City Plays Games With Peoples’ Lives in Tujunga

The city thinks this is a solution to the problem.
A typical sidewalk break-up on St. Estaban inTujunga

A typical sidewalk break-up on St. Estaban inTujunga

by David DeMullé

Everybody knows that broken sidewalks are a major problem for the elderly and the handicapped, and it has been going on for so many years that people just take them for granted. Los Angeles’s sidewalks are in really bad shape. They’re so bad that, in 2015, in order to settle a neglect lawsuit about sidewalks, in 2015, the city agreed to spend $1.4 billion repairing the thousands of miles of cracked and broken sidewalks that they are responsible for.

And who is really to blame? The city engineering bureau who oversees the maintenance of our sidewalks estimate that they receive over 700 requests

for them every month. The city is overwhelmed with requests. And that’s where our STNC Land Use Committee (LUC) is supposed to step in and help us out. If they don’t tell our councilwoman that there is a dire need here, no one really knows. For now, our LUC under the direction of Cindy Cleghorn had completely ignored these requests and instead, has directed their efforts against local business’ signs and perceived illegal operations.

Right now, the city has received more requests in one month than it can effectively address. These damaged sidewalks on St. Estaban are a major problem for the elderly and the handicapped. How come our LUC isn’t trying to help these people, especially when one of it’s vigilantes is Maryellen Elthgroth who rides around with “Ratty Patty” Mc Ardle writing up violations?

For now, city engineers say they are focusing on requests that come directly from people who have “mobility disabilities.” In a City Council committee meeting last November, deputy city engineer and head of sidewalk programs Julie Sauter said: “Our current budget is not set up to work on any of the requests that are not a part of the mobility disabled requests.”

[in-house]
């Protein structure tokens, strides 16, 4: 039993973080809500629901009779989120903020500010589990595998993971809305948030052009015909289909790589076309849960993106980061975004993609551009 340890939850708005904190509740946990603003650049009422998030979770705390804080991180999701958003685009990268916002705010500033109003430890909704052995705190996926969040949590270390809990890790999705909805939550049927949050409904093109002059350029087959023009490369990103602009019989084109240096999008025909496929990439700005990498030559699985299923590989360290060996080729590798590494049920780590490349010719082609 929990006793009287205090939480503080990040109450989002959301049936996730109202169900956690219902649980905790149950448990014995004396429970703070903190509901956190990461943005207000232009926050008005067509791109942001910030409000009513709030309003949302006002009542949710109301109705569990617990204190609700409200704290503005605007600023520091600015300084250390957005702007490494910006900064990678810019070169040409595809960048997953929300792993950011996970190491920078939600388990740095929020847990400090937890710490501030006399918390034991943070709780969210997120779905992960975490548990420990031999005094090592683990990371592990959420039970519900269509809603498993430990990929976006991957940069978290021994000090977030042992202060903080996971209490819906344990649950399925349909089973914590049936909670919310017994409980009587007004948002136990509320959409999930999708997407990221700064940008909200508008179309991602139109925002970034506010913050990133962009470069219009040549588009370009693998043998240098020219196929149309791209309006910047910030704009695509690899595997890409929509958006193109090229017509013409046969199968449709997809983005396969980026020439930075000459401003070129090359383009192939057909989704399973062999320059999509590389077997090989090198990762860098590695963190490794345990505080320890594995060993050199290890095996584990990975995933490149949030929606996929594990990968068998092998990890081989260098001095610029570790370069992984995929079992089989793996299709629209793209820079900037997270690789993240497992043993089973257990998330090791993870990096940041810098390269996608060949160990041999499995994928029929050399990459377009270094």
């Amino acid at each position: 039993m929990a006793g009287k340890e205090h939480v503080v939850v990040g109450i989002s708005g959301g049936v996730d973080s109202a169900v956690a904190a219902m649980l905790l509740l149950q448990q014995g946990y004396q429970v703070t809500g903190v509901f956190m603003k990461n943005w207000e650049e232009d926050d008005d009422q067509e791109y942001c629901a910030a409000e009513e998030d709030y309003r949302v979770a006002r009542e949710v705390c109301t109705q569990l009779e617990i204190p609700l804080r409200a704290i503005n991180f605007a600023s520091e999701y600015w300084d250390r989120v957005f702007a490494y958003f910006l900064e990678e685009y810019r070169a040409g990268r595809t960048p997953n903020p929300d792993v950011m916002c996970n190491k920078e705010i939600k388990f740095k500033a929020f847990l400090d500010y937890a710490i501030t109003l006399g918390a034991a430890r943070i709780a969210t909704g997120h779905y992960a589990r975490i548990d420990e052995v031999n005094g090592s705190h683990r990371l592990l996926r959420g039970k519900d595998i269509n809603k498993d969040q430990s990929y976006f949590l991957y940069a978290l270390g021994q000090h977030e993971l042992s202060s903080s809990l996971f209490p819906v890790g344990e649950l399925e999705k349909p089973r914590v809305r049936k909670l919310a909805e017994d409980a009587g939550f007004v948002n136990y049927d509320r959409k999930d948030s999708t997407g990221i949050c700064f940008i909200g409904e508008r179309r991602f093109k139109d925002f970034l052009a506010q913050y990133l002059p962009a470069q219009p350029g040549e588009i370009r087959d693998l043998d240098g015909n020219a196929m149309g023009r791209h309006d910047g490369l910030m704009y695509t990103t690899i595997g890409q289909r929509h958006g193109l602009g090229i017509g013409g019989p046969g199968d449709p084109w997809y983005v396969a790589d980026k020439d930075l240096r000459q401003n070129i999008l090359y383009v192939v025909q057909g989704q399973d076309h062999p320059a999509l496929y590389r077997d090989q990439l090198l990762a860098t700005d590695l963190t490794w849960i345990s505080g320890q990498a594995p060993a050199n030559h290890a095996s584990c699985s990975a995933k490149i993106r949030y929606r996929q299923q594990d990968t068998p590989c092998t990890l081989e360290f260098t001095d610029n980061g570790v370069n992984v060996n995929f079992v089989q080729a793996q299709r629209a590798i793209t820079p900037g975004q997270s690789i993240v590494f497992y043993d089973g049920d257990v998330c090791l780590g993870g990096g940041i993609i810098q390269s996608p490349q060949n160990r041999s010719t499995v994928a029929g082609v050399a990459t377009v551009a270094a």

City officials know they’re moving too slowly. That’s why they’re coming up with a new plan designed to make repairs more quickly. Called the Access Request Program (ARP), it will guide the city as it makes good on the legal settlement it agreed to in 2015 but YOU have to tell them where the problem is. The Access Request Program makes repairs requested by/for people with a mobility disability who encounter physical barriers such as broken sidewalks, missing/broken curb ramps or other barriers in the public right of way. The City’s Bureau of Street Services has dedicated crews making these repairs and improving the path of travel for mobility-challenged residents.

Through this program, we have received thousands of new requests and are working to making the repairs in a timely manner and in full compliance with the Americans with Disabilities Act (ADA) and California Building Code (CBC) standards. These repairs continue to be the highest priority for the City.

To request a repair through the Access Request Program, go online to MyLA311.lacity. org or call 311.

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